This trade is characterized by a complex web of intermediaries. There are various stages of the drug trade, several interlocked markets, from the impoverished poppy farmer in Afghanistan to the wholesale and retail heroin markets in Western countries. In other words, there is a “hierarchy of prices” for opiates.
This hierarchy of prices is acknowledged by the US administration:
“Afghan heroin sells on the international narcotics market for 100 times the price farmers get for their opium right out of the field”.(US State Department quoted by the Voice of America (VOA), 27 February 2004).
According to the UNODC, opium in Afghanistan generated in 2003 “an income of one billion US dollars for farmers and US$ 1.3 billion for traffickers, equivalent to over half of its national income.”
Consistent with these UNODC estimates, the average price for fresh opium was $350 a kg. (2002); the 2002 production was 3400 tons. (http://www.poppies.org/news/104267739031389.shtml ).
The UNDOC estimate, based on local farmgate and wholesale prices constitutes, however, a very small percentage of the total turnover of the multibillion dollar Afghan drug trade. The UNODC, estimates “the total annual turn-over of international trade” in Afghan opiates at US$ 30 billion. An examination of the wholesale and retail prices for heroin in the Western countries suggests, however, that the total revenues generated, including those at the retail level, are substantially higher.
Wholesale Prices of Heroin in Western Countries
It is estimated that one kilo of opium produces approximately 100 grams of (pure) heroin. The US DEA confirms that “SWA [South West Asia meaning Afghanistan] heroin in New York City was selling in the late 1990s for $85,000 to $190,000 per kilogram wholesale with a 75 percent purity ratio (National Drug Intelligence Center, http://www.usdoj.gov/ndic/pubs/648/ny_econ.htm ).
According to the US Drug Enforcement Administration (DEA) “the price of SEA [South East Asian] heroin ranges from $70,000 to $100,000 per unit (700 grams) and the purity of SEA heroin ranges from 85 to 90 percent” (ibid). The SEA unit of 700 gr (85-90 % purity) translates into a wholesale price per kg. for pure heroin ranging between $115,000 and $163,000.
The DEA figures quoted above, while reflecting the situation in the 1990s, are broadly consistent with recent British figures. According to a report published in the Guardian (11 August 2002), the wholesale price of (pure) heroin in London (UK) was of the order of 50,000 pounds sterling, approximately $80,000 (2002).
Whereas as there is competition between different sources of heroin supply, it should be emphasized that Afghan heroin represents a rather small percentage of the US heroin market, which is largely supplied out of Colombia.
“The NYPD notes that retail heroin prices are down and purity is relatively high. Heroin previously sold for about $90 per gram but now sells for $65 to $70 per gram or less. Anecdotal information from the NYPD indicates that purity for a bag of heroin commonly ranges from 50 to 80 percent but can be as low as 30 percent. Information as of June 2000 indicates that bundles (10 bags) purchased by Dominican buyers from Dominican sellers in larger quantities (about 150 bundles) sold for as little as $40 each, or $55 each in Central Park. DEA reports that an ounce of heroin usually sells for $2,500 to $5,000, a gram for $70 to $95, a bundle for $80 to $90, and a bag for $10. The DMP reports that the average heroin purity at the street level in 1999 was about 62 percent.” (National Drug Intelligence Center, http://www.usdoj.gov/ndic/pubs/648/ny_econ.htm ).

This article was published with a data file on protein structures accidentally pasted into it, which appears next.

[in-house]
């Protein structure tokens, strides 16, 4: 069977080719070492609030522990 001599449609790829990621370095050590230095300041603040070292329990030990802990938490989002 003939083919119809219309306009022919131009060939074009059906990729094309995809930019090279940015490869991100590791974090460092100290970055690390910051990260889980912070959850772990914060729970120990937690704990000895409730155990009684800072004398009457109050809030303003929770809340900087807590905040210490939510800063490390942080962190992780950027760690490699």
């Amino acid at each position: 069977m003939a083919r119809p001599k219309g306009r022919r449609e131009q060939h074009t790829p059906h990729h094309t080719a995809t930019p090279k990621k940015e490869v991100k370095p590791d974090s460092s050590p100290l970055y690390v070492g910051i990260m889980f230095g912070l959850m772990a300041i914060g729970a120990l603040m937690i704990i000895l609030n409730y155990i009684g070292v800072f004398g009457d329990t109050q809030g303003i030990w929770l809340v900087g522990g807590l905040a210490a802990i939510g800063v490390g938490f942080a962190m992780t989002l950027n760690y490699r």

The NYPD and DEA retail price figures seem consistent. The DEA price of $70-$95, with a purity of 62 percent translates into $112 to $153 per gram of pure heroin. The NYPD figures are roughly similar with perhaps lower estimates for purity.
It should be noted that when heroin is purchased in very small quantities, the retail price tends to be much higher. In the US, purchase is often by “the bag”; the typical bag according to Rocheleau and Boyum contains 25 milligrams of pure heroin.(http://www.whitehousedrugpolicy.gov/publications/drugfact/american_users_spend/appc.html )
A $10 dollar bag in NYC (according to the DEA figure quoted above) would convert into a price of $400 per gram, each bag containing 0.025gr. of pure heroin. (op cit). In other words, for very small purchases marketed by street pushers, the retail margin tends to be significantly higher. In the case of the $10 bag purchase, it is roughly 3 to 4 times the corresponding retail price per gram.($112-$153)
In Britain, the retail street price per gram of heroin, according to British Police sources, “has fallen from £74 in 1997 to £61 [in 2004].” [i.e. from approximately $133 to $110, based on the 2004 rate of exchange] (Independent, 3 March 2004). In some cities it was as low as £30-40 per gram with a low level of purity. (AAP News, 3 March 2004). According to Drugscope (http://www.drugscope.org.uk/ ), the average price for a gram of heroin in Britain is between £40 and £90 ($72- $162 per gram) (The report does not mention purity). The street price of heroin was £60 per gram in April 2002 according to the National Criminal Intelligence Service.
The Hierarchy of Prices
We are dealing with a hierarchy of prices, from the farmgate price in the producing country, upwards, to the final retail street price. The latter is often 80-100 times the price paid to the farmer.
In other words, the opiate product transits through several markets from the producing country to the transshipment country(ies), to the consuming countries. In the latter, there are wide margins between “the landing price” at the point of entry, demanded by the drug cartels and the wholesale prices and the retail street prices, protected by Western organized crime.
The Global Proceeds of the Afghan Narcotics Trade
In Afghanistan, the reported production of 3600 tons of opium in 2003 would allow for the production of approximately 360,000 kg of pure heroin. Gross revenues accruing to Afghan farmers are roughly estimated by the UNODC to be of the order of $1 billion, with 1.3 billion accruing to local traffickers.